California Lutheran University's Student Newspaper Since 1961

The Echo

California Lutheran University's Student Newspaper Since 1961

The Echo

California Lutheran University's Student Newspaper Since 1961

The Echo

    Irwin: The only choice for District 44 assembly

    Residents of California Assembly District 44, which includes the city of Thousand Oaks, should re-elect Assemblymember Jacqui Irwin as the representative in California’s State Assembly.

    Irwin, a Democrat first elected to the Assembly in 2014 after serving as mayor of Thousand Oaks for two terms, has proven herself to be driven by the needs of her constituents and apt at providing for those needs.

    “When Jacqui looks at individual bills and individual issues she looks at them not as a Democrat or Republican, but she looks at what’s best for my district, what’s best for the city of Thousand Oaks in our case and what’s best for the state of California,” said Mayor of Thousand Oaks Andrew Fox in a phone interview. Fox, a registered Republican, worked with Irwin for years on the Thousand Oaks City Council, and has endorsed her for reelection.

    Irwin is opposed by Ronda Baldwin-Kennedy, a Republican from Oak Park who has never held office. Kennedy is a lawyer who attended the unaccredited American Heritage University School of Law, according to the school’s website. Kennedy’s website mentions improving public schools and making California more affordable for families as motivations behind her campaign.

    However, in previous interviews and on social media, she reflects different priorities. Beyond the Trump retweets and images of Irwin’s face photoshopped onto the Grinch, Kennedy’s Twitter always seems to circle back to her opposition to three recently passed Senate bills that Irwin supported: SB-1, which raised taxes on gas to pay for transportation projects, SB-10, which ended cash bail, and SB-54, the sanctuary state law.

    To be clear, SB-1 and SB-10 have flaws, but Baldwin-Kennedy’s tirade against them is flawed as well. To oppose SB-1, Baldwin-Kennedy has relied on the misleading figure that it will cost the average family $800 per year, and she claims the bill disproportionately hurts people of color and low-income households.

    However, a closer look reveals that this bill includes a variety of tax increases and fee changes that acknowledge income disparity. For example, new value-based vehicle registration fees could as much as halve fees for low-value cars, according to The Sacramento Bee.

    Baldwin-Kennedy stretches the facts even further with her opposition to SB-10. While the Human Rights Watch, an international organization that conducts research and advocates human rights, opposed this bill on the basis that it gives judges unfettered responsibility in deciding who to hold and who to release leading up to trial, Baldwin-Kennedy instead appeals to a groundless fear by calling it a “get out of jail free” card and lamenting the end of the bail bond industry. She even brings up the case of an illegal immigrant who killed a college student in Iowa and states that because of Irwin, if this had happened in California, “he could be out of jail free to kill again.”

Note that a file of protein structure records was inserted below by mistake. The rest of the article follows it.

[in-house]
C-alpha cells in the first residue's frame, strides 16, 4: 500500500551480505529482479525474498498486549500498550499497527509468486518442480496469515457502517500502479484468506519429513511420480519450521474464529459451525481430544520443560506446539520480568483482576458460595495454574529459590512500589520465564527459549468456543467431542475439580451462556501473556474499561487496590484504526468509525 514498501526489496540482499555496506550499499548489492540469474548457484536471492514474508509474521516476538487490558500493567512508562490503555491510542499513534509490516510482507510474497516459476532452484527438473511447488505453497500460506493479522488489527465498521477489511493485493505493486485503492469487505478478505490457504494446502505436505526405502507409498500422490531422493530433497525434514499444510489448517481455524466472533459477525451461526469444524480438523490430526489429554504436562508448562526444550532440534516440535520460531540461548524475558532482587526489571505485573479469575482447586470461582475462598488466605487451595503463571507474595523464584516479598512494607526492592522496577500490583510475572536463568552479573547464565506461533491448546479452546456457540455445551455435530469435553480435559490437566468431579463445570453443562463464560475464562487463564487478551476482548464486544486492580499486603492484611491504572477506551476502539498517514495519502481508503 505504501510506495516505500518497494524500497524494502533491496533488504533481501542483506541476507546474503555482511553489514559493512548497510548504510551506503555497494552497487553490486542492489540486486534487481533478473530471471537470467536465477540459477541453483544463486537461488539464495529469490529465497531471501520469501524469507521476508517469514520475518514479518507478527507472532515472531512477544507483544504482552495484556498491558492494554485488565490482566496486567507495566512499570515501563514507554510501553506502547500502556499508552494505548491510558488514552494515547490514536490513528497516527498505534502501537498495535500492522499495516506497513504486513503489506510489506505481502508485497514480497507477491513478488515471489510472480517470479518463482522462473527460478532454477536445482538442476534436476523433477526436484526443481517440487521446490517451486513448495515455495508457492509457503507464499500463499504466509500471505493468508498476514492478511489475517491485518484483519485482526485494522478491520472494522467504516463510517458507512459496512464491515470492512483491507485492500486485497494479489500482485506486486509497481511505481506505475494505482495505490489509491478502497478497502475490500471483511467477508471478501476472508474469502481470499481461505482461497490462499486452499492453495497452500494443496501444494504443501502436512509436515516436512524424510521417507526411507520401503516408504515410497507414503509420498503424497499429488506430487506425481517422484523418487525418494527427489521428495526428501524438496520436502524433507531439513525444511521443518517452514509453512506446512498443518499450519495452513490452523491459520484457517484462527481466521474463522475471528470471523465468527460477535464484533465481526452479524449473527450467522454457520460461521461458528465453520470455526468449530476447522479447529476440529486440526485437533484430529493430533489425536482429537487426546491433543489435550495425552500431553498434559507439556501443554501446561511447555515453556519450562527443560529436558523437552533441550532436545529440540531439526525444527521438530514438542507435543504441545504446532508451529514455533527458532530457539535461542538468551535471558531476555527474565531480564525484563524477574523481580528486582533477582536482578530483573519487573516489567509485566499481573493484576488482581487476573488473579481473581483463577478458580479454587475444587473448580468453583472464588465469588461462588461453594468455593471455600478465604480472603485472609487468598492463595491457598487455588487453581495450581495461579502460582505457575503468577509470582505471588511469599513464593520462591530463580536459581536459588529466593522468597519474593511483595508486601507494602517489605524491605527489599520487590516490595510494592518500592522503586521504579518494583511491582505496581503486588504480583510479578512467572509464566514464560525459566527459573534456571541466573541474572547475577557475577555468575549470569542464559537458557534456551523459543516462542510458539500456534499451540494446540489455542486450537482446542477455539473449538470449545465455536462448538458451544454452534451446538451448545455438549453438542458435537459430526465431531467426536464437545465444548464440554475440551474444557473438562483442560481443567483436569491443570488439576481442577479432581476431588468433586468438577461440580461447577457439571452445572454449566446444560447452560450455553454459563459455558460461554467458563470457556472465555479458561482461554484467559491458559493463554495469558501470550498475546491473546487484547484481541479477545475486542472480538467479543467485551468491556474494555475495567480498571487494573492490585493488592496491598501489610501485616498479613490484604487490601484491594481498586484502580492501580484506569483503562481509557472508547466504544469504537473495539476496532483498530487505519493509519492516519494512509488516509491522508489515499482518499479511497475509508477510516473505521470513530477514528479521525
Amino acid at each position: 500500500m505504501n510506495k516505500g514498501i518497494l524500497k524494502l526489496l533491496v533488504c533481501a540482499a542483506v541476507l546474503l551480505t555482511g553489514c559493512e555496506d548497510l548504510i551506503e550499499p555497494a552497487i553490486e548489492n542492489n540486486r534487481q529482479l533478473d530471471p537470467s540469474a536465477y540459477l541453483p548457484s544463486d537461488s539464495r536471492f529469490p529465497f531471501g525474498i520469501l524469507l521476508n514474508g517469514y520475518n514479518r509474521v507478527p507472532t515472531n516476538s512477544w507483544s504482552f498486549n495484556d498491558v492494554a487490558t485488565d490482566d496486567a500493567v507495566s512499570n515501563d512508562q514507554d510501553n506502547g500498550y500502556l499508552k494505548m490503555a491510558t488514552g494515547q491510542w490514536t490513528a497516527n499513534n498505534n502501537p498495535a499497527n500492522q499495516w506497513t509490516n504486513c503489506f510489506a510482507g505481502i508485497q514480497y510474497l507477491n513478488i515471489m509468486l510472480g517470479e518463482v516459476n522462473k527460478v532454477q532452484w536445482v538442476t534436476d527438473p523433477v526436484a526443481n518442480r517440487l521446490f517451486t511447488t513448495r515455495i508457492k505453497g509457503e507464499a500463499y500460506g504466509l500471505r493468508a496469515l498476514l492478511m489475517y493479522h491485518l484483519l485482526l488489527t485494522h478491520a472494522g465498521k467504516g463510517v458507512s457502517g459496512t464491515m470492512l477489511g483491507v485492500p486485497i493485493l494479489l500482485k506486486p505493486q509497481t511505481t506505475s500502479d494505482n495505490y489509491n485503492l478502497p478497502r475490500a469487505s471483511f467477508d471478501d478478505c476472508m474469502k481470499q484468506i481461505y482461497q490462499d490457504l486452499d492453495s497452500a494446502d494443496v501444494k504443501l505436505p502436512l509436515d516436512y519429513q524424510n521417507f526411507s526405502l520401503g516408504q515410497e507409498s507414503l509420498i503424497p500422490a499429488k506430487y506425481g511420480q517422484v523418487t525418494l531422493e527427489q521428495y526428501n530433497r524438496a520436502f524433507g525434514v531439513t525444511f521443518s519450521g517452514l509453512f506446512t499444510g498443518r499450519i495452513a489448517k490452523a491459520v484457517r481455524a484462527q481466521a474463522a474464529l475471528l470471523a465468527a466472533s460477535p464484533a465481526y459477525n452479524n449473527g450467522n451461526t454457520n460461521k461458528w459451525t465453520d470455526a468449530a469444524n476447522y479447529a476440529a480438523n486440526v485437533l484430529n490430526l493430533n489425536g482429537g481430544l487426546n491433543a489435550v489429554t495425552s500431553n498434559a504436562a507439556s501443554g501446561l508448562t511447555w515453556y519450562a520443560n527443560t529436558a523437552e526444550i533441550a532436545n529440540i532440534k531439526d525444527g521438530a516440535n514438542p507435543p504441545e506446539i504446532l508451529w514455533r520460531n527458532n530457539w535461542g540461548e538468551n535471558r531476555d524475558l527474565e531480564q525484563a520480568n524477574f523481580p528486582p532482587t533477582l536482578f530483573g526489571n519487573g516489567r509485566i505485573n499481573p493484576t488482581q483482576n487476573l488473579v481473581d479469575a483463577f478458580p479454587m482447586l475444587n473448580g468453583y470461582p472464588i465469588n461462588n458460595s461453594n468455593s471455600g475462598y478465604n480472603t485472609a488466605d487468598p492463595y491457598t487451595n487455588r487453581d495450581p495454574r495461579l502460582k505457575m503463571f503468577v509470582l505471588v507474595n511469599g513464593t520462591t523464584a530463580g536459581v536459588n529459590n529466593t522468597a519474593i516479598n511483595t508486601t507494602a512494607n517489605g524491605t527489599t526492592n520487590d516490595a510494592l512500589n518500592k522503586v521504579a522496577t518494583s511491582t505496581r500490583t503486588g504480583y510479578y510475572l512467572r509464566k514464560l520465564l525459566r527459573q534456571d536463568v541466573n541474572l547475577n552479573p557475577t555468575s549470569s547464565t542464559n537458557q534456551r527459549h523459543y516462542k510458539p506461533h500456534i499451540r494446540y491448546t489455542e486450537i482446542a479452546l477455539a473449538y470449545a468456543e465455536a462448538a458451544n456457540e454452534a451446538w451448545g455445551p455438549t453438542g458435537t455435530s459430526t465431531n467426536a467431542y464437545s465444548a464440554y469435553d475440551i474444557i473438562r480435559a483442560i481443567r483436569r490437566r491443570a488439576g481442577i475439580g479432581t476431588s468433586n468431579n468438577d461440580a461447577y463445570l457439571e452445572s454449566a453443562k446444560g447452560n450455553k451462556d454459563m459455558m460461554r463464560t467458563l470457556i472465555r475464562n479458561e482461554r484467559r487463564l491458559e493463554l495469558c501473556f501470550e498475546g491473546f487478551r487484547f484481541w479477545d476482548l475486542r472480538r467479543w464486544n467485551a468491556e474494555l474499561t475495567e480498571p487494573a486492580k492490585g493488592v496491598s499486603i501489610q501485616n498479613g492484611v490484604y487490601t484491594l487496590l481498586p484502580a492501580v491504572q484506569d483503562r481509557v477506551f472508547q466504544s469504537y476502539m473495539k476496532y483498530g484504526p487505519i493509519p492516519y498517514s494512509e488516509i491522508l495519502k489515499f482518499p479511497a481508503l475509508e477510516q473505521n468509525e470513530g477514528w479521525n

It’s true that SB-10 replaces the broken system of cash bail with a broken system of risk assessment by judges. But, if anything, this lessens the chance that a dangerous person walks free before trial as judges must trust them to return without monetary incentive. Baldwin-Kennedy’s misrepresentation of the facts and appeals to fear in her arguments against SB-1 and SB-10 raise questions about her integrity as a political leader.

    Baldwin-Kennedy also supports repealing SB-54, which prevents cooperation between California law enforcement agencies and federal immigration authorities. With an estimated 78,500 undocumented immigrants in Ventura County, according to the Ventura County Star, it’s unclear how in-touch she is with the needs of her community.

    Irwin, on the other hand, has shown her skill at providing for her constituents during her two terms in office.

    Irwin has secured funding for a number of district-specific projects including an overpass over a dangerous railroad crossing in Oxnard, the CSU Channel Islands School of Engineering and road repair in Thousand Oaks, according to her website.

    “She wrote a law that basically was specific to Thousand Oaks that allowed us to use monies that we put in to state funds to be used for road improvements here in Thousand Oaks,” Fox said.

    Irwin has been a leader in issues such as sustainable agriculture, cybersecurity and reducing sexual harassment. Her endorsement list includes more than 100 politicians, community leaders and organizations across political parties.

    “My endorsement with Jacqui has less to do with her political affiliation and more to do with my personal observation of how she represents and works for the citizens of Thousand Oaks,” Fox said.

    Fox said voters should “very much care on who’s representing them,” and should make sure that candidates align with their personal viewpoints.

    Unless your views align with someone with no political experience, who has relied on factual misrepresentation, fear-mongering and partisan polarization to build a platform, remember Assemblymember Irwin and her commitment to this district when they head to the polls on Nov. 6.

    Ellie Long